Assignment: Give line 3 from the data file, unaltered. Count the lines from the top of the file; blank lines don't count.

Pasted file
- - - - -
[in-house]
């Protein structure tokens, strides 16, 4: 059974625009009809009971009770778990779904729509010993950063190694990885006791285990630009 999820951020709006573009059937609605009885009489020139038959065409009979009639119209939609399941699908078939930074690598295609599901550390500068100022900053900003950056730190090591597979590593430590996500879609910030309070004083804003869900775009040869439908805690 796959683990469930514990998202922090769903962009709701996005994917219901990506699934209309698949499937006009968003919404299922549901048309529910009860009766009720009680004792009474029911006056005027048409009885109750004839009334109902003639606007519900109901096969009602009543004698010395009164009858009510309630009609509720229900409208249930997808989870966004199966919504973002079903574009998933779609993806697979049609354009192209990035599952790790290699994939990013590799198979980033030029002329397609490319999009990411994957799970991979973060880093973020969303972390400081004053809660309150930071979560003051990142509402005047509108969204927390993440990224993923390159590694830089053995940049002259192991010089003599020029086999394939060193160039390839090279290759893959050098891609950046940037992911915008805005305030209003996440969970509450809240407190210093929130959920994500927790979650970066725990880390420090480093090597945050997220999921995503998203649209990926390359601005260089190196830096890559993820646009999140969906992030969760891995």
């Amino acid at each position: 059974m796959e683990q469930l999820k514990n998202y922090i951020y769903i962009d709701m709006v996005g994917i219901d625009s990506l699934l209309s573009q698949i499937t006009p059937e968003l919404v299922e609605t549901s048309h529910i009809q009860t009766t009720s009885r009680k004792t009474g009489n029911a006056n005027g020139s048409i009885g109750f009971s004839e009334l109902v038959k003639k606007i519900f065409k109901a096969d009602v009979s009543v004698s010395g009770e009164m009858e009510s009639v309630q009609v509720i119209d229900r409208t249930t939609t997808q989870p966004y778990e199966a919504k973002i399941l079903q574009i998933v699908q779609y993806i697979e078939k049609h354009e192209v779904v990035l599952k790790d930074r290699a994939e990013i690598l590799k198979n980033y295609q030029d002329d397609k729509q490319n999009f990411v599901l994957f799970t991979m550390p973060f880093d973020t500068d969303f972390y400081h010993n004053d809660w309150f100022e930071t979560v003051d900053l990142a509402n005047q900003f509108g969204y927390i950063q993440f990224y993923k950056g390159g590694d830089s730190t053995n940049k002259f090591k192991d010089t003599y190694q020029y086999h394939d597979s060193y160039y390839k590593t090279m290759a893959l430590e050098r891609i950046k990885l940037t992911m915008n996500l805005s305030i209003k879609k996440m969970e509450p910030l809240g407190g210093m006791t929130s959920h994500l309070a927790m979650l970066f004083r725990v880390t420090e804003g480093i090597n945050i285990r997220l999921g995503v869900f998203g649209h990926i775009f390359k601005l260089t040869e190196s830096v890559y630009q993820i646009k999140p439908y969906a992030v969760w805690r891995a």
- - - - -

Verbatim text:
């Amino acid at each position: 059974m796959e683990q469930l999820k514990n998202y922090i951020y769903i962009d709701m709006v996005g994917i219901d625009s990506l699934l209309s573009q698949i499937t006009p059937e968003l919404v299922e609605t549901s048309h529910i009809q009860t009766t009720s009885r009680k004792t009474g009489n029911a006056n005027g020139s048409i009885g109750f009971s004839e009334l109902v038959k003639k606007i519900f065409k109901a096969d009602v009979s009543v004698s010395g009770e009164m009858e009510s009639v309630q009609v509720i119209d229900r409208t249930t939609t997808q989870p966004y778990e199966a919504k973002i399941l079903q574009i998933v699908q779609y993806i697979e078939k049609h354009e192209v779904v990035l599952k790790d930074r290699a994939e990013i690598l590799k198979n980033y295609q030029d002329d397609k729509q490319n999009f990411v599901l994957f799970t991979m550390p973060f880093d973020t500068d969303f972390y400081h010993n004053d809660w309150f100022e930071t979560v003051d900053l990142a509402n005047q900003f509108g969204y927390i950063q993440f990224y993923k950056g390159g590694d830089s730190t053995n940049k002259f090591k192991d010089t003599y190694q020029y086999h394939d597979s060193y160039y390839k590593t090279m290759a893959l430590e050098r891609i950046k990885l940037t992911m915008n996500l805005s305030i209003k879609k996440m969970e509450p910030l809240g407190g210093m006791t929130s959920h994500l309070a927790m979650l970066f004083r725990v880390t420090e804003g480093i090597n945050i285990r997220l999921g995503v869900f998203g649209h990926i775009f390359k601005l260089t040869e190196s830096v890559y630009q993820i646009k999140p439908y969906a992030v969760w805690r891995a």